The Army is planning to alter its hair and grooming regulations in an attempt to be more inclusive, Task & Purpose reported on Tuesday.
The changes, which are expected to be announced in January, include allowing some women to wear ponytails while in uniform and cutting words from the existing regulations that are viewed as offensive or racist to “reflect the Army values and the Army’s commitment to diversity and inclusion,” according to recommendation slides obtained by the news outlet.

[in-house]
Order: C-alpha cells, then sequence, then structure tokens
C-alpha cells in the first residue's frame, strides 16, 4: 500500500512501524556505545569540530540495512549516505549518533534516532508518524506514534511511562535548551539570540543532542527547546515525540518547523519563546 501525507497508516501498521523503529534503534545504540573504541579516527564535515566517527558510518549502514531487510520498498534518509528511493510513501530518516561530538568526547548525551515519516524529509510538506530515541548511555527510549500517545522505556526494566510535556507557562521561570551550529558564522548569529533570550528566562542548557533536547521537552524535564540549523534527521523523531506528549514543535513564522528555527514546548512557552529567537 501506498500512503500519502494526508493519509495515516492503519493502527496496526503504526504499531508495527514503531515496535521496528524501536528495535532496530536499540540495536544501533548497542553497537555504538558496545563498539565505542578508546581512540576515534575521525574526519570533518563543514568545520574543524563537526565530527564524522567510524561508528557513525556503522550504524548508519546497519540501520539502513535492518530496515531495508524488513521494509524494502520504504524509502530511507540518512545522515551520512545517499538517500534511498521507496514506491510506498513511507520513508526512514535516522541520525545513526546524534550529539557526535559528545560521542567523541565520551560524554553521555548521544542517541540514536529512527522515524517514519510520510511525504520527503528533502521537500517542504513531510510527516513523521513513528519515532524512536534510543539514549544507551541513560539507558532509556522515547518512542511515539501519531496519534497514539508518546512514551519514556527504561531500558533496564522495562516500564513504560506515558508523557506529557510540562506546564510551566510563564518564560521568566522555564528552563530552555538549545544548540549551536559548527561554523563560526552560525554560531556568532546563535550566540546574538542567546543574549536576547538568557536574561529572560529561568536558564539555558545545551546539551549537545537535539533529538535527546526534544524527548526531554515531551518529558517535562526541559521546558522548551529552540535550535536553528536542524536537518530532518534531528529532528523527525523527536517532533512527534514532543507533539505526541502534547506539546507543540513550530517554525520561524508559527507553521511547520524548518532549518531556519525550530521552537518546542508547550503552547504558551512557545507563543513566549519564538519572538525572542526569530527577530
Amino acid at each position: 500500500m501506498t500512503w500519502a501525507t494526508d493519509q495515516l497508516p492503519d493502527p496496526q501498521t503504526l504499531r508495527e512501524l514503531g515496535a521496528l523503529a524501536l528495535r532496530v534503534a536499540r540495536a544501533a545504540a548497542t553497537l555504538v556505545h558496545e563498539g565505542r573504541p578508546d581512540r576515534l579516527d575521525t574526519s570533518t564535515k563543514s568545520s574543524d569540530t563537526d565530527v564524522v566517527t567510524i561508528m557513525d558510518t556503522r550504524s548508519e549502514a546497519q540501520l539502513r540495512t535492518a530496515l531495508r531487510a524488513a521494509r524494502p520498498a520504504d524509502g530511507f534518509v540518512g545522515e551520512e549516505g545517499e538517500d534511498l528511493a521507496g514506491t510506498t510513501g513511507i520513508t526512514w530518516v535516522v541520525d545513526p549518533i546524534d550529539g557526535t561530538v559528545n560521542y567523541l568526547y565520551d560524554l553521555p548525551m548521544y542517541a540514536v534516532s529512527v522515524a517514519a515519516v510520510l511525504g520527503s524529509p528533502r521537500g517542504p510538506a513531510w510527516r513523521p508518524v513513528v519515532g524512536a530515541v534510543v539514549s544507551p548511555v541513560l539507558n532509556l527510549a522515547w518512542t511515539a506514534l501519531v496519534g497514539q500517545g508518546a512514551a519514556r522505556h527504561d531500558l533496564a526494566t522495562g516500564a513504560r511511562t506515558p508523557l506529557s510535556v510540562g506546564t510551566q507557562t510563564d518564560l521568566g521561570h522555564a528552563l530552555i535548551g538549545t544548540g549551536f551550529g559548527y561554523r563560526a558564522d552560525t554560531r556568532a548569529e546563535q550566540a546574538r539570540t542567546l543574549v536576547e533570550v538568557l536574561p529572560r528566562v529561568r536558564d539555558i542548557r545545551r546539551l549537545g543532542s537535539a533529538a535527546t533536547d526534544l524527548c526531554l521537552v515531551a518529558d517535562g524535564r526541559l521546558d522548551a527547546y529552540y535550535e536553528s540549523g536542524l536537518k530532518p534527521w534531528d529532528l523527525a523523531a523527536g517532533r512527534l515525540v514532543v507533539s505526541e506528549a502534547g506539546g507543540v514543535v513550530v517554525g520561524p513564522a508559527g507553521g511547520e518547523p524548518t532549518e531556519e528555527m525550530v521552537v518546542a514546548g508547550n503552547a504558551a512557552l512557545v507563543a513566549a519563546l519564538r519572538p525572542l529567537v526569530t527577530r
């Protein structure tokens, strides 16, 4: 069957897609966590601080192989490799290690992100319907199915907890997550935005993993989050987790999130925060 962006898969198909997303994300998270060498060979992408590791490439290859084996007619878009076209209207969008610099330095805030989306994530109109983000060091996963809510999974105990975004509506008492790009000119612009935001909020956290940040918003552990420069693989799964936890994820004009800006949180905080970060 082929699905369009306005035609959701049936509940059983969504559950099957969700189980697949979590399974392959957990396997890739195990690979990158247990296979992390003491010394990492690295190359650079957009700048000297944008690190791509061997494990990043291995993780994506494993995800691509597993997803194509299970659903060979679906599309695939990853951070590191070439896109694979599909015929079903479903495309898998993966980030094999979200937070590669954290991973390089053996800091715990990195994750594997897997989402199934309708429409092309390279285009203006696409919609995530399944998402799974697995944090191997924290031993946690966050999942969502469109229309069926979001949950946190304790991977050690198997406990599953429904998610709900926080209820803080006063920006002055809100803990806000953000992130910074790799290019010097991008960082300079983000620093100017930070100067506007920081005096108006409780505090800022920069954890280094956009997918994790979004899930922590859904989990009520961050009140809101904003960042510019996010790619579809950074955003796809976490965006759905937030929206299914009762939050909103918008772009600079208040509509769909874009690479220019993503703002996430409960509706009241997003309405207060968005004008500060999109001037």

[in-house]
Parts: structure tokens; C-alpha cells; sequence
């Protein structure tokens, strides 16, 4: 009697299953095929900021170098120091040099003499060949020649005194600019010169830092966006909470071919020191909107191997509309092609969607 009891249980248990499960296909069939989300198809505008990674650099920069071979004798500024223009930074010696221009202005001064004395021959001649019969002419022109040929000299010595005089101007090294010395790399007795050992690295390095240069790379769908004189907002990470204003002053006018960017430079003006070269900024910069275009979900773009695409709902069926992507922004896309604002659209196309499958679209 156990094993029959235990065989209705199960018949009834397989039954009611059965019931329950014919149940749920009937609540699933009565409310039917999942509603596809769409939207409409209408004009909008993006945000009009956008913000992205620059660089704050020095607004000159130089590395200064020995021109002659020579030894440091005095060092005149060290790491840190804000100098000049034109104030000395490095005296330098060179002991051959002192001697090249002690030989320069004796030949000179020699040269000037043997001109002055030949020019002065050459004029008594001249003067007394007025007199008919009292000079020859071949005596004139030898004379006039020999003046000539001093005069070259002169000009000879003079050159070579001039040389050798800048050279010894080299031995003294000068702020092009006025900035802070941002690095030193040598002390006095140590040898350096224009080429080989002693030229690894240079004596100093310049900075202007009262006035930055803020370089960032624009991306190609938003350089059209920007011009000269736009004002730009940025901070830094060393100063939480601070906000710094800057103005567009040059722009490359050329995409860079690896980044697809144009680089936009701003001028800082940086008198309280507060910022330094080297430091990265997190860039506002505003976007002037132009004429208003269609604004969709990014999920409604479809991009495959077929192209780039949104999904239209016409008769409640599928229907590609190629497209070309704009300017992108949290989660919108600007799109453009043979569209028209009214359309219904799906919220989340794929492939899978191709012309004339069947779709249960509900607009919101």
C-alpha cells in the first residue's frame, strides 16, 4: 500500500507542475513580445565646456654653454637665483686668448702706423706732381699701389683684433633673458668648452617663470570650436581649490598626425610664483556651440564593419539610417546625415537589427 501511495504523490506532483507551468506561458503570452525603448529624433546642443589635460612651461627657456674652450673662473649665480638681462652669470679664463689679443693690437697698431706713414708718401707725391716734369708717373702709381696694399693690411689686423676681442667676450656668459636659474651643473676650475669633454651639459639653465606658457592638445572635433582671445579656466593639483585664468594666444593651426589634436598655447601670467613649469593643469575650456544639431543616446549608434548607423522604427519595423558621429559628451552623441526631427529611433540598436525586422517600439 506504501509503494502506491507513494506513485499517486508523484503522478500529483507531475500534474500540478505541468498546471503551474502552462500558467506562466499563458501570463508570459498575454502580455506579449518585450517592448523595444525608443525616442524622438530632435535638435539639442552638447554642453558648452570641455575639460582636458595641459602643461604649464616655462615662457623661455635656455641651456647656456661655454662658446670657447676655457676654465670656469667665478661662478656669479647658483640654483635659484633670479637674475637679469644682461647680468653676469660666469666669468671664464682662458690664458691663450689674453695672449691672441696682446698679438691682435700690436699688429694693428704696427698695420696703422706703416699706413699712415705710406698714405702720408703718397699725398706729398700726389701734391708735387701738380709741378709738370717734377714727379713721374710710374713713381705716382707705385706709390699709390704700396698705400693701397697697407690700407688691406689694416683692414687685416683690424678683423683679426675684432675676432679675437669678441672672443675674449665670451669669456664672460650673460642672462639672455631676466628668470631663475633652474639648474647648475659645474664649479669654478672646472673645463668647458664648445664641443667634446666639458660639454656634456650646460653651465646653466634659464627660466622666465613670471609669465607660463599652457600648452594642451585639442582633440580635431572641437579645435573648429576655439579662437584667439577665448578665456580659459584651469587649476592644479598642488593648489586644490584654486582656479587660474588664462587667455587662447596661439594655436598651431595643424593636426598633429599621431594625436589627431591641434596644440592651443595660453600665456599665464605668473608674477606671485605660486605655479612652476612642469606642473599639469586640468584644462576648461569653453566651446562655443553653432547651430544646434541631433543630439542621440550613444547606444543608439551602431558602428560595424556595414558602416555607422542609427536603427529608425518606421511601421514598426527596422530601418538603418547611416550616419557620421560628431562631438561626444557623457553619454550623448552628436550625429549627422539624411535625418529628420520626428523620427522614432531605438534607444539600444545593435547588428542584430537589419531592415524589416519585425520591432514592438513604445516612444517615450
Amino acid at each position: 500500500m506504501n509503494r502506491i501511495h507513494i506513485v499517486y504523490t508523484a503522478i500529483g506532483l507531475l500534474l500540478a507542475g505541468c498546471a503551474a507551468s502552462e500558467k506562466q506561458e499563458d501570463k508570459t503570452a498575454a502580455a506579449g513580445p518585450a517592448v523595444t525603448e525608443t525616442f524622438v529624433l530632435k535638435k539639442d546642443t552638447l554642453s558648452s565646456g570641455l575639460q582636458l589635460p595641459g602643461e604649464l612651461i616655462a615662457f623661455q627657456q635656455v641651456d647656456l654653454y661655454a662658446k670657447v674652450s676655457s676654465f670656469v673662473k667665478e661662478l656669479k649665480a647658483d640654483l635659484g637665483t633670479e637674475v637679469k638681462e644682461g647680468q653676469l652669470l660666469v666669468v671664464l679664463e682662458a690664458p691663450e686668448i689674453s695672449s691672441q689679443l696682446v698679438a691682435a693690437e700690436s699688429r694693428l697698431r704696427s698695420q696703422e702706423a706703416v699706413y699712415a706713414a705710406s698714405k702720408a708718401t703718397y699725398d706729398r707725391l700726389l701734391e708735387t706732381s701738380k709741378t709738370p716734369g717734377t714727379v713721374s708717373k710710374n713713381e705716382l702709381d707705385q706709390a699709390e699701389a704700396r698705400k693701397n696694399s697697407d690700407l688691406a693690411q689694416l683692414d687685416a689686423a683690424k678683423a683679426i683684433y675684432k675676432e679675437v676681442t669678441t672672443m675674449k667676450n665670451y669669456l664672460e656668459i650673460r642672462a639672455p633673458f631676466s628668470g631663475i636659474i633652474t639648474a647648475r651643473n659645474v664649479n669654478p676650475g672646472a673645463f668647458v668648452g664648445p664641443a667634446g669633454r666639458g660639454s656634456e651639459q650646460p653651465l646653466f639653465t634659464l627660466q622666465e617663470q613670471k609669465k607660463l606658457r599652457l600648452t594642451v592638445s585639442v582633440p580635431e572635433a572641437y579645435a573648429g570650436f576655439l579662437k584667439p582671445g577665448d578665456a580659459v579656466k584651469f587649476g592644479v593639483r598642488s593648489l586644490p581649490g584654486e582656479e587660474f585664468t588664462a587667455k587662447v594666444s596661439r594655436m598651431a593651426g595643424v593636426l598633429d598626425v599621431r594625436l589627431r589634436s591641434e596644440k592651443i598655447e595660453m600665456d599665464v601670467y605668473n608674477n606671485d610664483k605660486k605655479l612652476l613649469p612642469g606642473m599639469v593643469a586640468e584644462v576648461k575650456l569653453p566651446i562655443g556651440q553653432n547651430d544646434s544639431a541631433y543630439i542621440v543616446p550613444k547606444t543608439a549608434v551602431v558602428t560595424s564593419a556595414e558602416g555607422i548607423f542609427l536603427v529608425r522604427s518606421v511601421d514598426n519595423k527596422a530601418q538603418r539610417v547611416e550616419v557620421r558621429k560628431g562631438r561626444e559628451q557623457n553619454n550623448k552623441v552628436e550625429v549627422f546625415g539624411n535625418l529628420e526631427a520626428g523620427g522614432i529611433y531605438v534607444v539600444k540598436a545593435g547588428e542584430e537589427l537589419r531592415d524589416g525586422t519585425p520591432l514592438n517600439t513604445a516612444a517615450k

The alterations stem from recommendations made earlier this month to a panel made up of Army leaders across the service, the majority of whom were women, an Army official told Task & Purpose.
The panel voted on the recommendations, which are expected to be delivered to Army Secretary Ryan McCarthy and Chief of Staff Gen. James McConville for final approval.
The recommendations come after then-Secretary of Defense Mark Esper in July ordered a review of whether current grooming standards are racially biased, part of a directive aimed at stamping out racial discrimination within the military.